Partial Closure In Mexico
Jim Prevor’s Perishable Pundit, October 20, 2006
Mexico has announced that it has decided to allow the import of U.S. lettuce but not spinach. The United Fresh Produce Association sent along the news:
OFFICIAL PRESS RELEASE No. 620
October 19, 2006
The Mexican border opened for the California lettuce
The Secretariats of Health (SSA) and of Agriculture, Livestock and Rural Development, Fishery and Food (SAGARPA), inform:
After evaluating the available information regarding the possible contamination of lettuces coming from the United States of America, both Secretariats determined the non-existence risk to public health due to the consumption of this type of products.
The Food and Drug Administration (FDA) informed to the Mexican authorities about the results of the performed investigations regarding the possible contamination of products and assured that the analysis performed to water and lettuce samples were negative to E. coli O157:H7.
Nevertheless, FDA informed the Mexican authorities that five fields irrigated with contaminated water were disabled for production; the remaining product obtained from these fields was destroyed. Furthermore, FDA informed that no products have been cultivated in the involved fields nor in California or any other state.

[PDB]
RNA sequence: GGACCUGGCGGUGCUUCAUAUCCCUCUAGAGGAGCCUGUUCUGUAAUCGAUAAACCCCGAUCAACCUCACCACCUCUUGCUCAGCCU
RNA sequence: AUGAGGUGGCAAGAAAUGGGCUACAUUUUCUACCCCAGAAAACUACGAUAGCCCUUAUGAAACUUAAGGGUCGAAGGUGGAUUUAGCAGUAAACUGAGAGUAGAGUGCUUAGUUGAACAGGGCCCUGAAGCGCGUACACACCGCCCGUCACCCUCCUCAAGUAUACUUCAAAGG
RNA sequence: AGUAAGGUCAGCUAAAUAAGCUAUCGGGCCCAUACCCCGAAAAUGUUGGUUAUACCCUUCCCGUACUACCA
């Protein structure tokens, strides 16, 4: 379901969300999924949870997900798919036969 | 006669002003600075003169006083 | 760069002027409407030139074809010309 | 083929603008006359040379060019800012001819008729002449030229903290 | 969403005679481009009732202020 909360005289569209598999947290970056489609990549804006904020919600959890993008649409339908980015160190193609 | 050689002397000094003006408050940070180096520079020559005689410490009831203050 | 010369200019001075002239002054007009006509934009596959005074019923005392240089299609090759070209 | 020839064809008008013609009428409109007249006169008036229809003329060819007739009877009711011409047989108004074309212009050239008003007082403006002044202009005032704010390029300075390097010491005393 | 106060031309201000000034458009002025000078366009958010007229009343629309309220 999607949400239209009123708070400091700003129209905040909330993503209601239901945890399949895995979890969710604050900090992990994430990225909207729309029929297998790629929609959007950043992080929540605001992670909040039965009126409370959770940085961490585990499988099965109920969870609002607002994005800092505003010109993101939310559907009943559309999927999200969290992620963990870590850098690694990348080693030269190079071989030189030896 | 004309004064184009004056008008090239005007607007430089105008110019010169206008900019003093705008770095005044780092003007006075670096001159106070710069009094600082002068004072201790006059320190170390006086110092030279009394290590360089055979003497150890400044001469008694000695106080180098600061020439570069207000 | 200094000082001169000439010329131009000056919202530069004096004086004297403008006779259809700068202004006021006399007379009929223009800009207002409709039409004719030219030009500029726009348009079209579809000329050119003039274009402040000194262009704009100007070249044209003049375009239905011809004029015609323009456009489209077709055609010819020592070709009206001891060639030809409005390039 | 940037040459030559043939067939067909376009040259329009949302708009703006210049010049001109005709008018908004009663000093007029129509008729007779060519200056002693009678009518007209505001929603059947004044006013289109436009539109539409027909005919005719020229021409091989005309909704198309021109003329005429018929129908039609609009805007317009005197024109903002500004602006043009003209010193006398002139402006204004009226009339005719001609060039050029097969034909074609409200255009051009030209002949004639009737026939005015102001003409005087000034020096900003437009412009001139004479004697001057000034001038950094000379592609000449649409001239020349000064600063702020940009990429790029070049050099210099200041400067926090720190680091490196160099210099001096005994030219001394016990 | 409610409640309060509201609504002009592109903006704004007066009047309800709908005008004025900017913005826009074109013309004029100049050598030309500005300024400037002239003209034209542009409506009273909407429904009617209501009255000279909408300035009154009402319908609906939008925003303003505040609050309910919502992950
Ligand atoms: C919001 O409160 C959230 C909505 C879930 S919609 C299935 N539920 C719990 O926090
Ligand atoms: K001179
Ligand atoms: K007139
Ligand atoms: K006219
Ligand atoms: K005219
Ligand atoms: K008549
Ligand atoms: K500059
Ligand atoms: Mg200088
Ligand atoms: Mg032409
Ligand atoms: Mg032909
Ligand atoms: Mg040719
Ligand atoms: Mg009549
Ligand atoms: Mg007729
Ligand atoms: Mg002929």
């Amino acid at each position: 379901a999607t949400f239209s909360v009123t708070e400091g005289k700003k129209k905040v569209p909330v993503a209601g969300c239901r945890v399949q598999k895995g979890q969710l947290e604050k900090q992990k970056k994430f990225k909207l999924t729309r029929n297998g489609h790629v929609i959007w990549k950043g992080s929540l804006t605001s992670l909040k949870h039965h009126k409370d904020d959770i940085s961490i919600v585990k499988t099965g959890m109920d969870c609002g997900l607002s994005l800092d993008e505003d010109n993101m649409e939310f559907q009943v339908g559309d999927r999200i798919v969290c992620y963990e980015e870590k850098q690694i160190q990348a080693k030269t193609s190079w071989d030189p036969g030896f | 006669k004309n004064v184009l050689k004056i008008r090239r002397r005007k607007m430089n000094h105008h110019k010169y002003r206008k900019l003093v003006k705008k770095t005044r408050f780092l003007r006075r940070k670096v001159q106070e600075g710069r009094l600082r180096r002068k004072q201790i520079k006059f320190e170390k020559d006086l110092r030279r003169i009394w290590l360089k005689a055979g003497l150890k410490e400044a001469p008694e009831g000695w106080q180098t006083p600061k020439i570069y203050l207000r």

As of today, the sanitary and epidemiological surveillance activities have not registered any case of disease associated to the consumption of lettuces coming from the United States of America. For the above-mentioned, the government from Mexico, through the appropriate authorities, has determined the complete border opening to this product.
Also, both Secretariats reiterate that in the case of the spinach, the ban to enter to the Mexican market is maintained. This restrictive measure, established by the Secretary of Health, is enforced at border points by the SAGARPA through its surveillance infrastructure in the ports, airports and borders.
Lastly, the Secretary of Health reiterates the population the importance of the appropriate handling and disinfection of fruits and vegetables before its consumption.
Just as we can’t depend on business to always do the right thing, so we need standards. The same applies to governments. We need standards and procedures that allow quick appeal of these decisions for perishable products. There’s too much risk of protectionism or political infighting motivating non-science-driven decisions.